Ambitions, cause of defection to APC – Dickson


Being continuation of interview with Bayelsa State Governor Seriake Henry Dickson.

Tell us about the Maritime Uni- versity and employment genera- tion…

I will come to your question; there was an initiative that I proposed working with the polish government, but it failed because I wanted the Federal Government guarantees to pay our own equity, and the Polish government brought some funds and expected also some contributions and the Federal Government, in the last administration, didn’t approve that transaction. Okonjo-Iweala didn’t approve that. I think that’s what Oshiomhole said he is angry about; she didn’t do that to only Edo State; she did it to the Presi- dent’s state.

Owing to our maritime nature, I wanted to train seafarers, and the country is losing so much money training these guys outside. We can actually be a powerful mari- time nation. I wanted Bayelsa to be the maritime hub because of our location. The maritime acad- emy is there; we are operating it in a small way.

On the employment genera- tion question, we have employed a number of people. There is just a limited number you can employ. Government alone cannot employ, cannot create jobs; that’s is an un- realistic expectation. As a matter of fact, that is one of the problem facing our country; states and lo- cal government, the wage bill is over bloated. But I have employed in the critical areas. I directed the employment of 200 graduates to protect our forestry reserves be- cause we have very pristine for- estry reserves, which are to be protected. There is illegal logging going on there. We employed a lot of medical personnel – doctors, pharmacists and nurses. I have also authorised the employment of engineering staff because of the quantum of government public construction that was going on; we needed to have more people to supervise. So after some time, I wish to employ teachers massive- ly too. I have employed a number, so employments are going on.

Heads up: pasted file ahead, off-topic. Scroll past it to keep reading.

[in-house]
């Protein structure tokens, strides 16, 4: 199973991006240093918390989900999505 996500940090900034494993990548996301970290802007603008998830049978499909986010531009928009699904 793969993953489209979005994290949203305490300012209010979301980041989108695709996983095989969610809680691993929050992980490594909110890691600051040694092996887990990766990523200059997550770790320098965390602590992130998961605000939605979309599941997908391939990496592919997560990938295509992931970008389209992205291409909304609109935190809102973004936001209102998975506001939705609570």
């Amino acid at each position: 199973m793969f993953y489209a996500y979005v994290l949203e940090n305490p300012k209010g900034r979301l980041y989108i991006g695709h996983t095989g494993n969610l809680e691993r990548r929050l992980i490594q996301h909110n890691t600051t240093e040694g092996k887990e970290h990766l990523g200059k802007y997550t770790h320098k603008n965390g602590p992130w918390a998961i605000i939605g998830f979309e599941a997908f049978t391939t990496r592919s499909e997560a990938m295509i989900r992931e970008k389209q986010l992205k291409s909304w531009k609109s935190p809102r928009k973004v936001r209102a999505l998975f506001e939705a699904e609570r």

The key to employment generation is not an overbloated public service, it is to stimulate the pri- vate sector; that is why I have been holding the economic sum- mit; that’s why I have established the Bayelsa Development Invest- ment Corporation, BDIC, the first investment arm of the state and it has made wonderful investments. We have majority stakes in insurance, banks, real estate investment under this government. Over time, the investment arm will have a lot of money on its own. It can create jobs, not the state. Look at Lagos, Lagos is the way it is and they arehaving high IGR not because of state government, but the private sector; they create the jobs, de- velop skills and then pay taxes so that’s what we are pursuing.

How much of loans have you taken in the last couple of months?

Well that is an interesting ques- tion because when we took over government, Bayelsa was one of the highest indebted states; our debt volume was so high; my pre- decessor borrowed a lot and com- mitted the state to a lot of bonds and other obligations. Debt volume was very high, meaning that every month, a substantial amount of our revenue went to debt servic- ing and they took it off from the source. We have to manage and now Bayelsa is one of the least in- debted states; that will answer the question as to how much we have been borrowing.